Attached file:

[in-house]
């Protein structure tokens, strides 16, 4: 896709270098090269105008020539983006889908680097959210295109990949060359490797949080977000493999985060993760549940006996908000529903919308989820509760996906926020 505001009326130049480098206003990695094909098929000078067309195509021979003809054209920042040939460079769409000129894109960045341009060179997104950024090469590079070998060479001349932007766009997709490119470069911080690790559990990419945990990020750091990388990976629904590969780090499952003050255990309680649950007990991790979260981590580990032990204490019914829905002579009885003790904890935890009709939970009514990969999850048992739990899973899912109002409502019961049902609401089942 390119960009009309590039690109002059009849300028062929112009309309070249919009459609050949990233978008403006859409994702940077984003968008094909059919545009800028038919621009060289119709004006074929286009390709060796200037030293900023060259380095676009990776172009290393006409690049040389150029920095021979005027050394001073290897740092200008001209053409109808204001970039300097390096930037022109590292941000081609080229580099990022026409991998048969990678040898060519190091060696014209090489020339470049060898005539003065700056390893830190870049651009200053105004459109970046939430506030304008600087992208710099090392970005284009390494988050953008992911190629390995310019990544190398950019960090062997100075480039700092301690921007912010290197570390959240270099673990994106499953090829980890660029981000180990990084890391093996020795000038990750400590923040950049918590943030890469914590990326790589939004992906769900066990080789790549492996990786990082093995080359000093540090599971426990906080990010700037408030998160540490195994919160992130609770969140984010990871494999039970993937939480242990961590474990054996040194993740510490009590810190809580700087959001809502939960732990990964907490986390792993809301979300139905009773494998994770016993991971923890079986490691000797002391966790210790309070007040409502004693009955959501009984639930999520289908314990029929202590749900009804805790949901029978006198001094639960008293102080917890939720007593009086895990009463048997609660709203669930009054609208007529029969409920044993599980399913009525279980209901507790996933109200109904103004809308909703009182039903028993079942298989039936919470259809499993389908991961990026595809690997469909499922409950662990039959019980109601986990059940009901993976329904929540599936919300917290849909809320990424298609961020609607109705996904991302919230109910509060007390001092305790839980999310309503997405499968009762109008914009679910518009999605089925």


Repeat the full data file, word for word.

[in-house]
């Protein structure tokens, strides 16, 4: 896709270098090269105008020539983006889908680097959210295109990949060359490797949080977000493999985060993760549940006996908000529903919308989820509760996906926020 505001009326130049480098206003990695094909098929000078067309195509021979003809054209920042040939460079769409000129894109960045341009060179997104950024090469590079070998060479001349932007766009997709490119470069911080690790559990990419945990990020750091990388990976629904590969780090499952003050255990309680649950007990991790979260981590580990032990204490019914829905002579009885003790904890935890009709939970009514990969999850048992739990899973899912109002409502019961049902609401089942 390119960009009309590039690109002059009849300028062929112009309309070249919009459609050949990233978008403006859409994702940077984003968008094909059919545009800028038919621009060289119709004006074929286009390709060796200037030293900023060259380095676009990776172009290393006409690049040389150029920095021979005027050394001073290897740092200008001209053409109808204001970039300097390096930037022109590292941000081609080229580099990022026409991998048969990678040898060519190091060696014209090489020339470049060898005539003065700056390893830190870049651009200053105004459109970046939430506030304008600087992208710099090392970005284009390494988050953008992911190629390995310019990544190398950019960090062997100075480039700092301690921007912010290197570390959240270099673990994106499953090829980890660029981000180990990084890391093996020795000038990750400590923040950049918590943030890469914590990326790589939004992906769900066990080789790549492996990786990082093995080359000093540090599971426990906080990010700037408030998160540490195994919160992130609770969140984010990871494999039970993937939480242990961590474990054996040194993740510490009590810190809580700087959001809502939960732990990964907490986390792993809301979300139905009773494998994770016993991971923890079986490691000797002391966790210790309070007040409502004693009955959501009984639930999520289908314990029929202590749900009804805790949901029978006198001094639960008293102080917890939720007593009086895990009463048997609660709203669930009054609208007529029969409920044993599980399913009525279980209901507790996933109200109904103004809308909703009182039903028993079942298989039936919470259809499993389908991961990026595809690997469909499922409950662990039959019980109601986990059940009901993976329904929540599936919300917290849909809320990424298609961020609607109705996904991302919230109910509060007390001092305790839980999310309503997405499968009762109008914009679910518009999605089925």